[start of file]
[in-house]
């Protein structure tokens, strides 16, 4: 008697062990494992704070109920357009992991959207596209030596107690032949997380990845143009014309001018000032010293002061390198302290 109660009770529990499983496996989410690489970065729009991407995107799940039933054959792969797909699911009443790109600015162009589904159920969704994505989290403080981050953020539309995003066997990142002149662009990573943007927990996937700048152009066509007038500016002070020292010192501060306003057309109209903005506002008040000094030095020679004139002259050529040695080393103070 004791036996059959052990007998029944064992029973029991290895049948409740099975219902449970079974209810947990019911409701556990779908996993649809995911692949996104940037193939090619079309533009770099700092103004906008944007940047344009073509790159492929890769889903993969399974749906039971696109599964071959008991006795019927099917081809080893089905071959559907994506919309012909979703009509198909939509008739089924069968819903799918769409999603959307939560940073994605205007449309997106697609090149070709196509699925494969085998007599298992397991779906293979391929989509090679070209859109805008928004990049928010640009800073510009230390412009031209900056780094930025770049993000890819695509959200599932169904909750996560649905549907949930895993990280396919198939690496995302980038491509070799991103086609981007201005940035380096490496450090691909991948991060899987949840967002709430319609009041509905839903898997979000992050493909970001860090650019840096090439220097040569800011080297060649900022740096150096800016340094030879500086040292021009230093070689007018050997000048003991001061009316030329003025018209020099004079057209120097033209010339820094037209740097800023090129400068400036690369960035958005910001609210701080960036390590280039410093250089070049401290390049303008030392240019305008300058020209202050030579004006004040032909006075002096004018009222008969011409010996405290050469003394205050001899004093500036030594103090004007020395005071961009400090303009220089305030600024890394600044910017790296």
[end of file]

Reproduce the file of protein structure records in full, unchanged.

[in-house]
């Protein structure tokens, strides 16, 4: 008697062990494992704070109920357009992991959207596209030596107690032949997380990845143009014309001018000032010293002061390198302290 109660009770529990499983496996989410690489970065729009991407995107799940039933054959792969797909699911009443790109600015162009589904159920969704994505989290403080981050953020539309995003066997990142002149662009990573943007927990996937700048152009066509007038500016002070020292010192501060306003057309109209903005506002008040000094030095020679004139002259050529040695080393103070 004791036996059959052990007998029944064992029973029991290895049948409740099975219902449970079974209810947990019911409701556990779908996993649809995911692949996104940037193939090619079309533009770099700092103004906008944007940047344009073509790159492929890769889903993969399974749906039971696109599964071959008991006795019927099917081809080893089905071959559907994506919309012909979703009509198909939509008739089924069968819903799918769409999603959307939560940073994605205007449309997106697609090149070709196509699925494969085998007599298992397991779906293979391929989509090679070209859109805008928004990049928010640009800073510009230390412009031209900056780094930025770049993000890819695509959200599932169904909750996560649905549907949930895993990280396919198939690496995302980038491509070799991103086609981007201005940035380096490496450090691909991948991060899987949840967002709430319609009041509905839903898997979000992050493909970001860090650019840096090439220097040569800011080297060649900022740096150096800016340094030879500086040292021009230093070689007018050997000048003991001061009316030329003025018209020099004079057209120097033209010339820094037209740097800023090129400068400036690369960035958005910001609210701080960036390590280039410093250089070049401290390049303008030392240019305008300058020209202050030579004006004040032909006075002096004018009222008969011409010996405290050469003394205050001899004093500036030594103090004007020395005071961009400090303009220089305030600024890394600044910017790296």